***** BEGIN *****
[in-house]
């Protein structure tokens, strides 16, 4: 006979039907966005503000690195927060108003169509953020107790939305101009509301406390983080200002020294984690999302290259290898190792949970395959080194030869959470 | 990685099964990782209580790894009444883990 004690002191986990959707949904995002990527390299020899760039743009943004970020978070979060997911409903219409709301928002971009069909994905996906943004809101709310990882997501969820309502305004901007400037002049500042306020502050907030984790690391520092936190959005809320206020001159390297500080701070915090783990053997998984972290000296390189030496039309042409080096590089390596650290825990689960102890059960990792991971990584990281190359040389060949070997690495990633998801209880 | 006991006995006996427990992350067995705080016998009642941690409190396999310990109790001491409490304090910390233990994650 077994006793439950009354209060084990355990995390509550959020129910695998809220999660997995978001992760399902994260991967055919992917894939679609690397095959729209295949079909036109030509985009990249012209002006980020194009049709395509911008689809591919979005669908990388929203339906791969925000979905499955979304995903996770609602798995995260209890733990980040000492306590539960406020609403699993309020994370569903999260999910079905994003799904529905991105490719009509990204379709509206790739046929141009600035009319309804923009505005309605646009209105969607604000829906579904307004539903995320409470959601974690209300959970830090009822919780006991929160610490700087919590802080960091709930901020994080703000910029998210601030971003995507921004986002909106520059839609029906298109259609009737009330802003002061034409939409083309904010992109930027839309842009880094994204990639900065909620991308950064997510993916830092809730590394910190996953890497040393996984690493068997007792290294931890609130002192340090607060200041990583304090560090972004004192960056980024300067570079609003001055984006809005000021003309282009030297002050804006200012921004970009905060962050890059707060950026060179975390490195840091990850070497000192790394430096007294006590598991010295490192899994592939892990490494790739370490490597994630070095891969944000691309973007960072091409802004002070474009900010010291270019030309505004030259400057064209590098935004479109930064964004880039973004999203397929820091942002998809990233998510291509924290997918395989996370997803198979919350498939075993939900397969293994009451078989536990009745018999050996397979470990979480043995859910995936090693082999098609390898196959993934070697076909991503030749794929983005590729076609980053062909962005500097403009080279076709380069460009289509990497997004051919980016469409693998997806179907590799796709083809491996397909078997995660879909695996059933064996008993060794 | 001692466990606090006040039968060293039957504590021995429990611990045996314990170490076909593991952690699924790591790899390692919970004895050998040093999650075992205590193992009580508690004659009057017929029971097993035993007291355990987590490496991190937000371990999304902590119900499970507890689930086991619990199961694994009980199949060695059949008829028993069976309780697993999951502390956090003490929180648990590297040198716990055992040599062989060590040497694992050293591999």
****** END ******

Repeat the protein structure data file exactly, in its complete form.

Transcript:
[in-house]
């Protein structure tokens, strides 16, 4: 006979039907966005503000690195927060108003169509953020107790939305101009509301406390983080200002020294984690999302290259290898190792949970395959080194030869959470 | 990685099964990782209580790894009444883990 004690002191986990959707949904995002990527390299020899760039743009943004970020978070979060997911409903219409709301928002971009069909994905996906943004809101709310990882997501969820309502305004901007400037002049500042306020502050907030984790690391520092936190959005809320206020001159390297500080701070915090783990053997998984972290000296390189030496039309042409080096590089390596650290825990689960102890059960990792991971990584990281190359040389060949070997690495990633998801209880 | 006991006995006996427990992350067995705080016998009642941690409190396999310990109790001491409490304090910390233990994650 077994006793439950009354209060084990355990995390509550959020129910695998809220999660997995978001992760399902994260991967055919992917894939679609690397095959729209295949079909036109030509985009990249012209002006980020194009049709395509911008689809591919979005669908990388929203339906791969925000979905499955979304995903996770609602798995995260209890733990980040000492306590539960406020609403699993309020994370569903999260999910079905994003799904529905991105490719009509990204379709509206790739046929141009600035009319309804923009505005309605646009209105969607604000829906579904307004539903995320409470959601974690209300959970830090009822919780006991929160610490700087919590802080960091709930901020994080703000910029998210601030971003995507921004986002909106520059839609029906298109259609009737009330802003002061034409939409083309904010992109930027839309842009880094994204990639900065909620991308950064997510993916830092809730590394910190996953890497040393996984690493068997007792290294931890609130002192340090607060200041990583304090560090972004004192960056980024300067570079609003001055984006809005000021003309282009030297002050804006200012921004970009905060962050890059707060950026060179975390490195840091990850070497000192790394430096007294006590598991010295490192899994592939892990490494790739370490490597994630070095891969944000691309973007960072091409802004002070474009900010010291270019030309505004030259400057064209590098935004479109930064964004880039973004999203397929820091942002998809990233998510291509924290997918395989996370997803198979919350498939075993939900397969293994009451078989536990009745018999050996397979470990979480043995859910995936090693082999098609390898196959993934070697076909991503030749794929983005590729076609980053062909962005500097403009080279076709380069460009289509990497997004051919980016469409693998997806179907590799796709083809491996397909078997995660879909695996059933064996008993060794 | 001692466990606090006040039968060293039957504590021995429990611990045996314990170490076909593991952690699924790591790899390692919970004895050998040093999650075992205590193992009580508690004659009057017929029971097993035993007291355990987590490496991190937000371990999304902590119900499970507890689930086991619990199961694994009980199949060695059949008829028993069976309780697993999951502390956090003490929180648990590297040198716990055992040599062989060590040497694992050293591999």